Tuesday, 4 July 2017

Maverick Festival - Easton Farm Park, Suffolk. Friday 30th June to Sunday 2nd July 2017

There is a motto banded around Austin Texas, probably originating in the tacky tourist trade, of ‘too much music too little time’. This will likely also apply to many music events around the country, and in our own little world of deepest Suffolk on the first weekend of July, it was certainly a theme when reflecting upon the 10th renewal of the Maverick Festival. Some events grow, some events fizzle and die, but there is a level of consistency that singles out this now established festival, ranging from its gorgeous idyllic setting to the way the organisers feed the thirst for the type of music so many of its dedicated followers crave. Even the golden ball in the sky accepts the invite each year. Nevertheless, one interesting thought in the aftermath is what drives the viewing habits of folks over the weekend.

The beauty of Maverick, and its compact location, is the appeal to spontaneous drifters with the urge to just saunter around the stages taking in full/part sets plus anything that catches the ear. On the other hand you have the dedicated planner with every hour marked out, maximising the volume of artists on offer to a multitude of motives. This can include old favourites, new favourites, hot tips and ones making the transition from record to stage in the domain of the listener. Inevitably, there are going to be many fine artists who don’t make a planner’s list; some have been seen elsewhere on a recent/upcoming tour or on a more frequent basis, while others could be the unknown stars of tomorrow. Therefore, with the crystal ball for tomorrow’s stars not fully functioning, the pick of the unseen acts was likely to be between Dean Owens, Worry Dolls, Erin Rae, Annie Keating, The Black Feathers and Hannah Aldridge. All have been subject to kind praise here in the past and please stay tuned for much more on the latter as her UK tour proceeds.

Lachlan Bryan
However, let’s focus more on the many artists who formed a near wall-to-wall batch of great music from the Friday 5 o’clock launch to when time was almost upon us just after Sunday lunch. What better place to start than an artist who was highlighted the week before from a trusted source and transpired to be the find of Maverick 2017. While seasoned Aussie rockers The Black Sorrows made the preview headlines with their Saturday night closing slot, it was their compatriots Lachlan Bryan and the Wildes, which stole the limelight some twelve hours earlier with a both fascinating and fabulous set on the outside stage. Lachlan’s songs, stories, music and stage persona was right on the mark for a festival with a left field streak. The comment of an ‘Aussie Cale Tyson’ resonated with a few others and an initial final bonus was the announcement that he hopes to follow up this inaugural English show (following on from some Scottish dates) with a tour in the New Year. However, the icing on the cake was catching Lachlan and the guys later playing an impromptu 15-minute set on the unscheduled Travelling Medicine stage with the enhanced appeal of expanding their song repertoire.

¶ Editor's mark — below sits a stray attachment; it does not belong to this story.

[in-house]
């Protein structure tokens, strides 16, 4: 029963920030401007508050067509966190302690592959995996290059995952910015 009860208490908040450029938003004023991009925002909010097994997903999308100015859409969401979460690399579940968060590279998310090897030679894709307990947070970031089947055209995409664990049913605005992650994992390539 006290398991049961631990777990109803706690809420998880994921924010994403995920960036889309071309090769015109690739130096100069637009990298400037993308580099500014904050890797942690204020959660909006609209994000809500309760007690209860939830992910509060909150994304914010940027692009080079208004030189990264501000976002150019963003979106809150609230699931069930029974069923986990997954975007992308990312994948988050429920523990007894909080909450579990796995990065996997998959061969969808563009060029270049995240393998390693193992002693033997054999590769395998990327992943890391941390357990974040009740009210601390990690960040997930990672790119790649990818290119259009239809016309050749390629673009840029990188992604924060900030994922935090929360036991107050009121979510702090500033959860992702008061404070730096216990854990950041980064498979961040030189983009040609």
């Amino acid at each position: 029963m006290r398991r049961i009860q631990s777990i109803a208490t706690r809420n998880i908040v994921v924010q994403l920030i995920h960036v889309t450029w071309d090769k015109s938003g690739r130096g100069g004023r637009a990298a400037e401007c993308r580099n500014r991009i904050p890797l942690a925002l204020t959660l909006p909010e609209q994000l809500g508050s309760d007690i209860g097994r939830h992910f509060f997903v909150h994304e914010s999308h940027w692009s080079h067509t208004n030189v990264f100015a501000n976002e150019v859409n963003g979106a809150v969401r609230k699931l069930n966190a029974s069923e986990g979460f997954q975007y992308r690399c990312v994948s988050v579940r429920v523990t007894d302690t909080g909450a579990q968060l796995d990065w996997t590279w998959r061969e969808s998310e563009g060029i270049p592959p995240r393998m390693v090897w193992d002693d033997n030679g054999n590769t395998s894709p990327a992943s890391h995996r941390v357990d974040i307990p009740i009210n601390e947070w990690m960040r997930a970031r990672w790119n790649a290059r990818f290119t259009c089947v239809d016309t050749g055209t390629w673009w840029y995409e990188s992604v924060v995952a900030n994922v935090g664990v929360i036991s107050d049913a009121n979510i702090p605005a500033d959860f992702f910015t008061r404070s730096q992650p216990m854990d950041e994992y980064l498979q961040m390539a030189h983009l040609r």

Justin Townes Earle
Justin Townes Earle still holds my record for the lowest ever attendance at a ticketed gig when first seen in 2008. Those days are long behind and he has become a firm favourite over the years. His Maverick Festival Saturday night slot in the Barn was billed as one of the headline sets. True to form, this stylish performer who has successfully stripped away the family ties to make an acclaimed individual stance appeared with a chipper disposition ready to show how a stellar bunch of songs and an engaging personality can blow a hole in an event packed with other outstanding music. Justin’s appearance at the festival was the only feasible chance to see him on this short UK tour. Playing alongside exceptional guitarist and pedal steel player Paul Niehaus, Justin didn’t disappoint and rewarded the wise decision to view the whole set, up close and personal.

Prior to Justin taking the stage, Sierra Hull played a captivating set of virtuoso mandolin playing accompanied only her colleague on stand-up bass. In contrast to the artist that followed her, Sierra was in the camp of being seen for the first time and displayed every inch of her class, even as the temperature soared with the Barn drenched in the last remnants of a sun that heeded to the order. Sierra is basing this current UK visit around her Grammy nominated album release from last year WEIGHTED MIND and her highly technical set weaved a classical input into a trademark bluegrass sound. Preluding Sierra on the Barn stage, and also falling into the camp of seeing live for the first time, was country outfit American Young. This core duo, expanded into a quartet for the tour, represented a strand of music not normally the staple of Maverick. While there is a debate as to whether they fit the ethos of the event, they were well received by an appreciative audience.

Sierra Hull